While it may be just a guess on my part, based partly on the way I built the Paladin PC for my playtest game, that she has Second Ally to have the Shield Spirit as well as the afore mentioned Sword, and has (L10) Shield of Reckoning and (L6) Shield Warden. As to my eyes, that's a Reaction to reduce the damage to an Ally AND a triggered Retributive Strike.

Loved the story, as well as many others!

I do expect she's at least level 10 or 12, but don't forget that as of Update 1.6 Retributive Strike has changed to provide Resistance against the triggering attack in addition to allowing a counter-strike! So she wouldn't necessarily have to have Shield of Warden and Shield of Reckoning. It seems more likely that her level 10 feat is Blade of Justice, given the whole shout-strike combo.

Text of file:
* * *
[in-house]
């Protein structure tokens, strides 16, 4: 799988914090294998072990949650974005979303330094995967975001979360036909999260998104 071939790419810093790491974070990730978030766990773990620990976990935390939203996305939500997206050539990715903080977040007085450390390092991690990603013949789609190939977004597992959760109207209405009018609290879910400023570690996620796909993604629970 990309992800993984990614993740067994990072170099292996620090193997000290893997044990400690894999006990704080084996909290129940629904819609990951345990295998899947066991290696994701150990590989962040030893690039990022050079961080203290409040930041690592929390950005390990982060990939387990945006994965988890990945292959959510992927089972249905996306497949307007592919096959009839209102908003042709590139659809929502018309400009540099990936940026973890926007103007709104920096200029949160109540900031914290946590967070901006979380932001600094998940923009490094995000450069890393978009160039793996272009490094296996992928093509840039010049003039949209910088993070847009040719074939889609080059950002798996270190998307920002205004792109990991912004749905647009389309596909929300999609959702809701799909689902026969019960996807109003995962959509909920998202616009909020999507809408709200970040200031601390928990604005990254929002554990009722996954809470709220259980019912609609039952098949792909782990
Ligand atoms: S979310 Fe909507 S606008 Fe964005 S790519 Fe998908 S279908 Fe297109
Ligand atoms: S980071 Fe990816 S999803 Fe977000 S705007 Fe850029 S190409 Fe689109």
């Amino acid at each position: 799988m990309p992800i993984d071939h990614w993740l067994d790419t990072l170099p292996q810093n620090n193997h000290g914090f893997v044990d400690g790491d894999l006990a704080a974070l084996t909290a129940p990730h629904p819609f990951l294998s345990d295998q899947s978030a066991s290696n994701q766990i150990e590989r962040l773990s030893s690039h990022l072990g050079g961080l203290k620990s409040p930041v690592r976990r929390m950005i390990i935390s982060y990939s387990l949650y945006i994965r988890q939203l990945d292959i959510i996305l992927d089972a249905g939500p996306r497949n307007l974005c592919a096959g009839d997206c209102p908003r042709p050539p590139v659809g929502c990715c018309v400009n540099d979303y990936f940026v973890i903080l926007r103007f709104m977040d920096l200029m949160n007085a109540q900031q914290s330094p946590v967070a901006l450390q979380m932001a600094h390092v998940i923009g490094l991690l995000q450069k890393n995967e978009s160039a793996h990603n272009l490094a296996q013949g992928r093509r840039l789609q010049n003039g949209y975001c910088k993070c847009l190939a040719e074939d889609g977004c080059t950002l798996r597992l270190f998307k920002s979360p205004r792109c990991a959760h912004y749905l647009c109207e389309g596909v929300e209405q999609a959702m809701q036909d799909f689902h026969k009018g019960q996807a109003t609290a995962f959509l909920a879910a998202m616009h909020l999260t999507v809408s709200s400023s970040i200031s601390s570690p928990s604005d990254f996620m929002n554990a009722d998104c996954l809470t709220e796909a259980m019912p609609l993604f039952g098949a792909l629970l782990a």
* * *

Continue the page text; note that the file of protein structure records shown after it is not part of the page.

And yeah, I know these aren't written to match 1-to-1 with the actual rules but it's really fun to speculate. One of my favorite things is seeing game abilities I know well novelized to flow as only a description rather than an execution of mechanics and James does a GREAT job of it. Plus I think it's a mark of good writing if we can trace his descriptions back to their mechanical equivalents! It means it's an exceptionally good translation.

Honestly I DREAM of being able to provide descriptions of actions of this skill, as I really want to give good flavor descriptions for actions to make the cinematics of battle flow. But I often get most of my attention taken by trying to strategize and math everything and forget to elucidate. It doesn't help that most of my group is inexperienced/non-knowledgeable with PF, let alone PF2, so a lot of my effort goes to reminding them of how things work as well.

But perhaps someday I will get there. These Iconic Encounters will certainly continue to serve as inspiration!


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Echoing Charlie Brooks: Paladin in Hell keeps on giving, edition after edition after edition.


Illustration by Cardin yanis not Biagio d'Alessandro